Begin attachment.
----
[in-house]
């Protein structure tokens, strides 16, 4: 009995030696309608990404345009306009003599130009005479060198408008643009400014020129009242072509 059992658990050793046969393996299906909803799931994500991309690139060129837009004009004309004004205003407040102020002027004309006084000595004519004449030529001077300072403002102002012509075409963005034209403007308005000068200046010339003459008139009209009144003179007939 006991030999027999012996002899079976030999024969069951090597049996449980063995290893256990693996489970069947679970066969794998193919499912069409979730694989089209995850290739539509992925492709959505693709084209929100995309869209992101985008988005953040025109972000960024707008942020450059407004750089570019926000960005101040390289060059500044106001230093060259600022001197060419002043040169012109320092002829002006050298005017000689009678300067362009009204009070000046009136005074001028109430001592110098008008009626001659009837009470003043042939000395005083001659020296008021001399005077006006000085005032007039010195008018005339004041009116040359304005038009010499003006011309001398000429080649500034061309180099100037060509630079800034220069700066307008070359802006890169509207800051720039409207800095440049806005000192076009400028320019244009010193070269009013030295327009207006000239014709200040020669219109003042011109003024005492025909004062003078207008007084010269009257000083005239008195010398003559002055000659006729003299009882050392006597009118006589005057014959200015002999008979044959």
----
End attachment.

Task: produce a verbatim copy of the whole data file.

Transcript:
[in-house]
């Protein structure tokens, strides 16, 4: 009995030696309608990404345009306009003599130009005479060198408008643009400014020129009242072509 059992658990050793046969393996299906909803799931994500991309690139060129837009004009004309004004205003407040102020002027004309006084000595004519004449030529001077300072403002102002012509075409963005034209403007308005000068200046010339003459008139009209009144003179007939 006991030999027999012996002899079976030999024969069951090597049996449980063995290893256990693996489970069947679970066969794998193919499912069409979730694989089209995850290739539509992925492709959505693709084209929100995309869209992101985008988005953040025109972000960024707008942020450059407004750089570019926000960005101040390289060059500044106001230093060259600022001197060419002043040169012109320092002829002006050298005017000689009678300067362009009204009070000046009136005074001028109430001592110098008008009626001659009837009470003043042939000395005083001659020296008021001399005077006006000085005032007039010195008018005339004041009116040359304005038009010499003006011309001398000429080649500034061309180099100037060509630079800034220069700066307008070359802006890169509207800051720039409207800095440049806005000192076009400028320019244009010193070269009013030295327009207006000239014709200040020669219109003042011109003024005492025909004062003078207008007084010269009257000083005239008195010398003559002055000659006729003299009882050392006597009118006589005057014959200015002999008979044959």